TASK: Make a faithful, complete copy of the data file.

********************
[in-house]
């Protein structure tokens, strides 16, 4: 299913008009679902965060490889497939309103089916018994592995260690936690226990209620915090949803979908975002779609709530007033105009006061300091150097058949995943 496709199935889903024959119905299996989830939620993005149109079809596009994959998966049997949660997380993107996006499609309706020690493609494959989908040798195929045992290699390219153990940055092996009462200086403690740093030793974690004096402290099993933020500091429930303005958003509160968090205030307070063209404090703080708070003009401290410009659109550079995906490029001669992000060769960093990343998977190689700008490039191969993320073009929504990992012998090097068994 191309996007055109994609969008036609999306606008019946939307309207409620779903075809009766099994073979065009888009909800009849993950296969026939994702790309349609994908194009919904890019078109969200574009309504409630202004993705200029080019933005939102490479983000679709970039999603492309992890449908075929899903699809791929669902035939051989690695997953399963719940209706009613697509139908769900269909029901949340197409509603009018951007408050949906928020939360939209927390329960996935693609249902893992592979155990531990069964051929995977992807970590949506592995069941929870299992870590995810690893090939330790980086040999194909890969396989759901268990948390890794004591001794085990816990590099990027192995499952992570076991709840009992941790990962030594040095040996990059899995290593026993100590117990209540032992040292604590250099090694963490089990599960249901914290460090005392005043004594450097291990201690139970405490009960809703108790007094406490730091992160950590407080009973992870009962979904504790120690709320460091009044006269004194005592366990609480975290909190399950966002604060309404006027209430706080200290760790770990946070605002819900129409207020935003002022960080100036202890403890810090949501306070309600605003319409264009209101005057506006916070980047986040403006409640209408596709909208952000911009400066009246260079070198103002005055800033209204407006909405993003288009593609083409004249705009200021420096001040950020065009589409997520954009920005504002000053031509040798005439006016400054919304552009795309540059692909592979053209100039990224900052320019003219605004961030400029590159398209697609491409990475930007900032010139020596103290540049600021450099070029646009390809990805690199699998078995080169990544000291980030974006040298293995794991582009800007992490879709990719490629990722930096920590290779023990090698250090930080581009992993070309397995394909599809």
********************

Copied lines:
[in-house]
């Protein structure tokens, strides 16, 4: 299913008009679902965060490889497939309103089916018994592995260690936690226990209620915090949803979908975002779609709530007033105009006061300091150097058949995943 496709199935889903024959119905299996989830939620993005149109079809596009994959998966049997949660997380993107996006499609309706020690493609494959989908040798195929045992290699390219153990940055092996009462200086403690740093030793974690004096402290099993933020500091429930303005958003509160968090205030307070063209404090703080708070003009401290410009659109550079995906490029001669992000060769960093990343998977190689700008490039191969993320073009929504990992012998090097068994 191309996007055109994609969008036609999306606008019946939307309207409620779903075809009766099994073979065009888009909800009849993950296969026939994702790309349609994908194009919904890019078109969200574009309504409630202004993705200029080019933005939102490479983000679709970039999603492309992890449908075929899903699809791929669902035939051989690695997953399963719940209706009613697509139908769900269909029901949340197409509603009018951007408050949906928020939360939209927390329960996935693609249902893992592979155990531990069964051929995977992807970590949506592995069941929870299992870590995810690893090939330790980086040999194909890969396989759901268990948390890794004591001794085990816990590099990027192995499952992570076991709840009992941790990962030594040095040996990059899995290593026993100590117990209540032992040292604590250099090694963490089990599960249901914290460090005392005043004594450097291990201690139970405490009960809703108790007094406490730091992160950590407080009973992870009962979904504790120690709320460091009044006269004194005592366990609480975290909190399950966002604060309404006027209430706080200290760790770990946070605002819900129409207020935003002022960080100036202890403890810090949501306070309600605003319409264009209101005057506006916070980047986040403006409640209408596709909208952000911009400066009246260079070198103002005055800033209204407006909405993003288009593609083409004249705009200021420096001040950020065009589409997520954009920005504002000053031509040798005439006016400054919304552009795309540059692909592979053209100039990224900052320019003219605004961030400029590159398209697609491409990475930007900032010139020596103290540049600021450099070029646009390809990805690199699998078995080169990544000291980030974006040298293995794991582009800007992490879709990719490629990722930096920590290779023990090698250090930080581009992993070309397995394909599809």